Sufjan Stevens, Nico Muhly, Bryce Dessner, and James McAlister



Jun 09, 2017 Web Exclusive Bookmark and Share

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The stars ultimately aligned in the assembly of contemporary classical music composer Nico Muhly with friends Sufjan Stevens, Bryce Dessner, and the multidimensional James McAlister for their collaborative project with a far reaching theme. With the cosmos as their muse, the unexpected quartet joined forces to design Planetarium, a concept album years in the making. That concept actually dawned as a performance piece that Dutch concert hall Muziekgebouw Eindhoven commissioned Muhly to create. After extended dormancy, recordings of those live performances were unearthed and reconstructed in the studio and if the intention was to orchestrate a galactic ode, mission accomplished.

Forgive the liberal use of spatial analogy, but it's only fitting of the grandeur of arrangement and production on Planetarium. Stevens is the quintessential celestial narrator and adapts to the scale of the musical medium through experiments modulating his already heaven sent voice, both with and without computerization. It works to varying effect in catapulting "Jupiter" while becoming somewhat overbearing on the sprawling "Mars."

Though there are parts of zealous over extension, the adherence to vision in this collective effort is quite impressive. The album launches elaborately, then from the finale of "Uranus" trails off into a space with less clutter, where a wordless exploration of ambience drifts over the middle of the hour and seventeen minute odyssey that feels vast. But these are welcome departures that aim for and achieve simulation of the thematic territory.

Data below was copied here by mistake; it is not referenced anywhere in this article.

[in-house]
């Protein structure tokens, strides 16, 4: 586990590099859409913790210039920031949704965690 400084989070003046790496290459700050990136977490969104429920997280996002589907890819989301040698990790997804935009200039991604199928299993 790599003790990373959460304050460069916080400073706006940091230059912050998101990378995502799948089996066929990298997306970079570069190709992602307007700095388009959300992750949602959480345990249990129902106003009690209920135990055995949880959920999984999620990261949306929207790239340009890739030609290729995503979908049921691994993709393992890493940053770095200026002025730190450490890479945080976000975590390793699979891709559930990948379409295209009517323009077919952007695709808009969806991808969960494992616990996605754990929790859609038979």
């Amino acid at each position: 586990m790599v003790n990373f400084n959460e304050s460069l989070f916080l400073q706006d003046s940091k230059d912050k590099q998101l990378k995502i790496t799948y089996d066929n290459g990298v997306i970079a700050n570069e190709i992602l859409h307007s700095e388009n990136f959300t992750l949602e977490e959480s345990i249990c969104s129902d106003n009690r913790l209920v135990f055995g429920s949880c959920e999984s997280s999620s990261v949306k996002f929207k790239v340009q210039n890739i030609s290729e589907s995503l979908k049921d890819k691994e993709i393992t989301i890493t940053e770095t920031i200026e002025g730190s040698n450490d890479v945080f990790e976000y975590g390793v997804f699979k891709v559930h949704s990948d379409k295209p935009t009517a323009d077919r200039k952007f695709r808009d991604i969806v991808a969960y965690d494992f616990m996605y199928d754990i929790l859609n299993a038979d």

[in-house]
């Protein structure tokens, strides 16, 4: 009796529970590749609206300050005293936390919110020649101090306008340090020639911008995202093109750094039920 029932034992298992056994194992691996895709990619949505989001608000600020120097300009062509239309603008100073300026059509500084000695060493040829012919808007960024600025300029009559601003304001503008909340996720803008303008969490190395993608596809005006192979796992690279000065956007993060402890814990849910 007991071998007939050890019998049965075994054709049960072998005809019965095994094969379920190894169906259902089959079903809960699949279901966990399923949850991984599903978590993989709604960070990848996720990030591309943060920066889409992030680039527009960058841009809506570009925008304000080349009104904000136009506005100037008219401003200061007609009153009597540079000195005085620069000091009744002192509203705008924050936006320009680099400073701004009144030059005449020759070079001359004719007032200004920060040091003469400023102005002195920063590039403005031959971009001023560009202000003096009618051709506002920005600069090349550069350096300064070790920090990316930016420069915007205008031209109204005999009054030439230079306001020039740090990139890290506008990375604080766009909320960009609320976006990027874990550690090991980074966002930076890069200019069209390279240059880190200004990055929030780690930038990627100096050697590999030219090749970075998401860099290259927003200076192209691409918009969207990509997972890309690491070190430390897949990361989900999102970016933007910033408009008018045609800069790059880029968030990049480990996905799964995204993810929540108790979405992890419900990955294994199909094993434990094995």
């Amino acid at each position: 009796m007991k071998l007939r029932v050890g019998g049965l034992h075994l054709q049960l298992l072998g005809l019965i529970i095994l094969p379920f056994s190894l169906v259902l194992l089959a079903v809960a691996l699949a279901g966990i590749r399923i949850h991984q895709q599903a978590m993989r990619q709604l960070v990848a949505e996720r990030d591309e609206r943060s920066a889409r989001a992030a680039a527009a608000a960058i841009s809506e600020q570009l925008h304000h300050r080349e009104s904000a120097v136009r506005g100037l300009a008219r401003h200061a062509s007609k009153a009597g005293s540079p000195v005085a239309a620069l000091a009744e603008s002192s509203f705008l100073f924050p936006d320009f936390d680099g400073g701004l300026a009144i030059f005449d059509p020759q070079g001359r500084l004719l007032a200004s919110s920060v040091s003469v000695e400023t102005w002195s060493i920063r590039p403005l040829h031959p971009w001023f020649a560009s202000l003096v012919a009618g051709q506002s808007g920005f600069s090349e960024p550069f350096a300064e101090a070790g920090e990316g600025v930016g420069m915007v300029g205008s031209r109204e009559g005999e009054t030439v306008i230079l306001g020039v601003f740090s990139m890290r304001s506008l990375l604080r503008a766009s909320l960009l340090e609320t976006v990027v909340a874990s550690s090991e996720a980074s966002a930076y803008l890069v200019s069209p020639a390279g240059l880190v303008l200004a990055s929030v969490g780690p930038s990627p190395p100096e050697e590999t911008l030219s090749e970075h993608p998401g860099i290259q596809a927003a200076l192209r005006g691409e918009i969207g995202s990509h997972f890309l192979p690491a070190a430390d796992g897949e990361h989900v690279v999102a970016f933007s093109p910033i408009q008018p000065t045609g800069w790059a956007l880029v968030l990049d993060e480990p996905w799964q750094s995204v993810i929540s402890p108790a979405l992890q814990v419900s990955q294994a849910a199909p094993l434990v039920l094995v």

Where Planetarium is most brilliant is on the Vangelis-like soundscape "Black Energy," which could have fit seamlessly into the Chariots of Fire soundtrack. Then just when the dark vortex of "Black Hole" pulls inward to a point of no return, there are resilient leaps into drum machine laid electro dance patterns on "Saturn" and "Earth," no doubt augmented by the hand of McAlister.  In the end and like a guiding light, the pure resonance of Stevens returns for the grand finale "Mercury," giving way graciously to Dessner's gravity defying, high scale guitar artistry that, true to form, simply and beautifully uplifts.

In its entirety, the ambition and scope of the project is matched by the combined talent and imagination of four musical friends whose association seemed to just emerge from the ether. May there be more such fortuitous arrangements in the future. Away we go! (

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